Tick-borne Diseases Are On The Rise This Year!

Tic Bug

What You Need To Know To Protect Your Family & Pets…

As people and pets head outdoors this summer, their risk of becoming infected with tick-borne diseases rises. As you’ve probably heard in the news, there are new concerns about previously rare types of tick-borne diseases being seen more frequently. The Blacklegged Tick for example, not only spreads Lyme Disease, it can also transmit a virus called Powassan, that has already killed one man and made another extremely sick this year… this is serious!

Avoiding the outdoors all together this summer isn’t the answer, so here’s a list of what you need to know and do to protect yourself this year:

  • Wear light-colored clothing with a tight weave to spot ticks easily.
  • Wear enclosed shoes, long pants, and a long-sleeved shirt. Tuck pant legs into socks or boots and shirt into pants.
  • Check clothes and any exposed skin frequently for ticks while outdoors.
  • Consider using insect repellent.
  • Stay on cleared, well-traveled trails. Walk in the center of trails. Avoid dense woods and brushy areas.
  • Avoid sitting directly on the ground or on stone walls.
  • Keep long hair tied back, especially when gardening.
  • Bathe or shower as soon as possible after going indoors (preferably within two hours) to wash off and more easily find ticks that may be on you.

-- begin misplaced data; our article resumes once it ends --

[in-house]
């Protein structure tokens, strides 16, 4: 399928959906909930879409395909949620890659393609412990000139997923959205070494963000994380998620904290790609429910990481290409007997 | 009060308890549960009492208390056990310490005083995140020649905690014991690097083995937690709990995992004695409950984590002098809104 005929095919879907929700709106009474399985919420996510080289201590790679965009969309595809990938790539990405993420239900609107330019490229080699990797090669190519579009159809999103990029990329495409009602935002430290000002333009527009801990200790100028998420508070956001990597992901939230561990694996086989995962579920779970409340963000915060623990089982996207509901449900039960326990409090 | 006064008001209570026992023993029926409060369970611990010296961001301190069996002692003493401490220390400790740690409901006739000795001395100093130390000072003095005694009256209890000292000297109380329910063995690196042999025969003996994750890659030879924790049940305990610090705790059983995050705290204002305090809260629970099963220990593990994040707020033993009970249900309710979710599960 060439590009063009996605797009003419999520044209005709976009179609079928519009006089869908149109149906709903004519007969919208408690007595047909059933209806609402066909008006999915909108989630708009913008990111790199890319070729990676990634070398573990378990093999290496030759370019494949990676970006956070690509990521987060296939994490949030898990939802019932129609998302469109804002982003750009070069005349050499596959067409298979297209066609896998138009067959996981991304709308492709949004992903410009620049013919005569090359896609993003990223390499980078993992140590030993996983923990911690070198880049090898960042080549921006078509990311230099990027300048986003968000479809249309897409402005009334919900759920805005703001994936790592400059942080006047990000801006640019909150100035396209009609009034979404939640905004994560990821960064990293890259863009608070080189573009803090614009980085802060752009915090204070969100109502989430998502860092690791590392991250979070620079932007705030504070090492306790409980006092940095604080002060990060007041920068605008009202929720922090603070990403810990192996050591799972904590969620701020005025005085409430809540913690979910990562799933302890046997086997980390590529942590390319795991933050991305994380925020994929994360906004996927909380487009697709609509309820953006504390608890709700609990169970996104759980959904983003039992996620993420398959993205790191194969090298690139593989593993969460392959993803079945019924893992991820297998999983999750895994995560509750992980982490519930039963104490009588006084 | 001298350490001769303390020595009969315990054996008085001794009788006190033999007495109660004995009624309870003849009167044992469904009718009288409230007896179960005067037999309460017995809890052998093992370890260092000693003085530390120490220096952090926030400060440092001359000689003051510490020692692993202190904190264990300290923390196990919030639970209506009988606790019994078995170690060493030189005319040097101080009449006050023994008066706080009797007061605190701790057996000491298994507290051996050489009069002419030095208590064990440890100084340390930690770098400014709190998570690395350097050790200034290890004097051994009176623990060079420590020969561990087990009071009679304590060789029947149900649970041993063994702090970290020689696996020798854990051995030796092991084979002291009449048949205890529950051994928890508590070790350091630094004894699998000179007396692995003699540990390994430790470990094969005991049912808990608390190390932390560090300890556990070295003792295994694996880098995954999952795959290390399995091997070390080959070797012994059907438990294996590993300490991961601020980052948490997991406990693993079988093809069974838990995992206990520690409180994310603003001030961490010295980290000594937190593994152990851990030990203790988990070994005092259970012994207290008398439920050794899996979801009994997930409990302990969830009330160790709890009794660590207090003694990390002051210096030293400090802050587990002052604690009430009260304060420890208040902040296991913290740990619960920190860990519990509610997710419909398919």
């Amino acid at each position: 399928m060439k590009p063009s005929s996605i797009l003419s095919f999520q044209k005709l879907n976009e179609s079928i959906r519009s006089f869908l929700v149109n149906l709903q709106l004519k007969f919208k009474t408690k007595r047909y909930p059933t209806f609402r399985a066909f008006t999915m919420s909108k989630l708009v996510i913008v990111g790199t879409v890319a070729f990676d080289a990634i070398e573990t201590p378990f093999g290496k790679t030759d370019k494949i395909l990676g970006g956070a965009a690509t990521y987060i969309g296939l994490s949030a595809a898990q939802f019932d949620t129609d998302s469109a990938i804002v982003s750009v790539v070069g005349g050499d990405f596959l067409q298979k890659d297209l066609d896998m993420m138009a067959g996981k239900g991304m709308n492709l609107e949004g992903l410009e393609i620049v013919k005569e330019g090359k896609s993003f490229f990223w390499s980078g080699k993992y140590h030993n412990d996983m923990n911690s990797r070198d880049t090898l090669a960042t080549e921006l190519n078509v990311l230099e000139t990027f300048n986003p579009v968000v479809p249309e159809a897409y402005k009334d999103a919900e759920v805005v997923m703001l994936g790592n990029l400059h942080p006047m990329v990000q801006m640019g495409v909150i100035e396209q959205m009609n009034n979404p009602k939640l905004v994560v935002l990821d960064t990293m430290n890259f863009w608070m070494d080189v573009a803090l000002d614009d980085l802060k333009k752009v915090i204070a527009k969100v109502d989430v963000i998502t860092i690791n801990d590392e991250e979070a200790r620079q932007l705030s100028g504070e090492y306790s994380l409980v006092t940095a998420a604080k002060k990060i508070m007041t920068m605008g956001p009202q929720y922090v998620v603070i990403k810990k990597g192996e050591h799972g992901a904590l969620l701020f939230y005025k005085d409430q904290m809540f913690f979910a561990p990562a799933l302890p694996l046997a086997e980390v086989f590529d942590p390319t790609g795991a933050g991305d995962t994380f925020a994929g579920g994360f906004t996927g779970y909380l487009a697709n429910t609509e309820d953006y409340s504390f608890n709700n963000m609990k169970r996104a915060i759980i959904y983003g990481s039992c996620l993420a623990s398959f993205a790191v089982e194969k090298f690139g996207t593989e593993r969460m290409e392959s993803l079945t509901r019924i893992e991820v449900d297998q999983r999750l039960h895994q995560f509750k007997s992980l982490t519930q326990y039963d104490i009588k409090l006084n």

• Do a final, full-body tick check at the end of the day (also check children and pets), and remove ticks promptly.

Despite taking these precautions and you do find a tick on your skin, it’s imperative to take action quickly! Use a pair of fine-tipped tweezers and pull the tick straight out (avoid twisting or jerking). The quicker you remove the tick the better because it takes time before the tick can eject its saliva into you. The saliva is what contains the bacteria and the virus.

After you pull off the tick, place it in a sealed bag or tape it to an index card, so a doctor can identify the species later on if necessary. Also writing down the time and date the tick was removed can also provide valuable info.

It’s important to stay a step ahead and prepare your very own “Tick Kit” this summer. It’s easy to put together, and you probably already own most of the supplies. Gather rubbing alcohol or an iodine scrub (to apply to bite), sealable bags or tape and index card (to preserve the tick for your doctor) and a pair of fine-tipped tweezers (to remove the tick). Then store them all together in a pouch or container. If you don’t have the time or items listed, you can order a preassembled kit too, CLICK HERE.

Here’s wishing you a happy and healthy summer!